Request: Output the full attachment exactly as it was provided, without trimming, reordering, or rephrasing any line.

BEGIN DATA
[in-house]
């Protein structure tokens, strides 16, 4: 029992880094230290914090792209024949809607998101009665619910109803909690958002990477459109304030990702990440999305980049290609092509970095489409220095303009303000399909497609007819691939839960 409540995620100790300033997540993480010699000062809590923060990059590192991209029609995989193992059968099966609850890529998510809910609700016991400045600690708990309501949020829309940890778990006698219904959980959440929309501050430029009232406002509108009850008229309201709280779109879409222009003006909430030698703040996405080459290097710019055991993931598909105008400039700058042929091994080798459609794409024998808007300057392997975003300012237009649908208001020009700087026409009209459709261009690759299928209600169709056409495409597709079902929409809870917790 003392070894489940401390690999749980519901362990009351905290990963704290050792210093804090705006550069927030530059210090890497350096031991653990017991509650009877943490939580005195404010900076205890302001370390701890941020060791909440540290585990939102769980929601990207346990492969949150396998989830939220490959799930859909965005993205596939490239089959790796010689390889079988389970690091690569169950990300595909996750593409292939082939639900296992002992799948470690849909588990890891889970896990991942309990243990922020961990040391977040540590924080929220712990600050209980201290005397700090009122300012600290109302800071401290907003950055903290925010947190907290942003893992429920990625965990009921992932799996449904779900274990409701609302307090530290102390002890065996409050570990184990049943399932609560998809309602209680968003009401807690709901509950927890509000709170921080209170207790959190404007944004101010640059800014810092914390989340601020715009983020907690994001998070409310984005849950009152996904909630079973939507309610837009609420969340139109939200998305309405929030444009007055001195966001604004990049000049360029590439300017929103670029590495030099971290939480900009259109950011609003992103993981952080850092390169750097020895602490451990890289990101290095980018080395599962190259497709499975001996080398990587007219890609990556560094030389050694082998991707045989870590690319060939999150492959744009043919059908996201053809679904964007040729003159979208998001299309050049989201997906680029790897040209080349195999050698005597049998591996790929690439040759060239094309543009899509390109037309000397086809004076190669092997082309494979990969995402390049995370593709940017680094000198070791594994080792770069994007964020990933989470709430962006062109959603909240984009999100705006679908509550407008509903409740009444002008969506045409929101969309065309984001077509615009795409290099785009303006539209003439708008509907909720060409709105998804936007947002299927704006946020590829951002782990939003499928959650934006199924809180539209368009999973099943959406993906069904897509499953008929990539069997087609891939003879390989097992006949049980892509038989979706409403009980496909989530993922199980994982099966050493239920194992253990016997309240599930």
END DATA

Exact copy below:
[in-house]
């Protein structure tokens, strides 16, 4: 029992880094230290914090792209024949809607998101009665619910109803909690958002990477459109304030990702990440999305980049290609092509970095489409220095303009303000399909497609007819691939839960 409540995620100790300033997540993480010699000062809590923060990059590192991209029609995989193992059968099966609850890529998510809910609700016991400045600690708990309501949020829309940890778990006698219904959980959440929309501050430029009232406002509108009850008229309201709280779109879409222009003006909430030698703040996405080459290097710019055991993931598909105008400039700058042929091994080798459609794409024998808007300057392997975003300012237009649908208001020009700087026409009209459709261009690759299928209600169709056409495409597709079902929409809870917790 003392070894489940401390690999749980519901362990009351905290990963704290050792210093804090705006550069927030530059210090890497350096031991653990017991509650009877943490939580005195404010900076205890302001370390701890941020060791909440540290585990939102769980929601990207346990492969949150396998989830939220490959799930859909965005993205596939490239089959790796010689390889079988389970690091690569169950990300595909996750593409292939082939639900296992002992799948470690849909588990890891889970896990991942309990243990922020961990040391977040540590924080929220712990600050209980201290005397700090009122300012600290109302800071401290907003950055903290925010947190907290942003893992429920990625965990009921992932799996449904779900274990409701609302307090530290102390002890065996409050570990184990049943399932609560998809309602209680968003009401807690709901509950927890509000709170921080209170207790959190404007944004101010640059800014810092914390989340601020715009983020907690994001998070409310984005849950009152996904909630079973939507309610837009609420969340139109939200998305309405929030444009007055001195966001604004990049000049360029590439300017929103670029590495030099971290939480900009259109950011609003992103993981952080850092390169750097020895602490451990890289990101290095980018080395599962190259497709499975001996080398990587007219890609990556560094030389050694082998991707045989870590690319060939999150492959744009043919059908996201053809679904964007040729003159979208998001299309050049989201997906680029790897040209080349195999050698005597049998591996790929690439040759060239094309543009899509390109037309000397086809004076190669092997082309494979990969995402390049995370593709940017680094000198070791594994080792770069994007964020990933989470709430962006062109959603909240984009999100705006679908509550407008509903409740009444002008969506045409929101969309065309984001077509615009795409290099785009303006539209003439708008509907909720060409709105998804936007947002299927704006946020590829951002782990939003499928959650934006199924809180539209368009999973099943959406993906069904897509499953008929990539069997087609891939003879390989097992006949049980892509038989979706409403009980496909989530993922199980994982099966050493239920194992253990016997309240599930």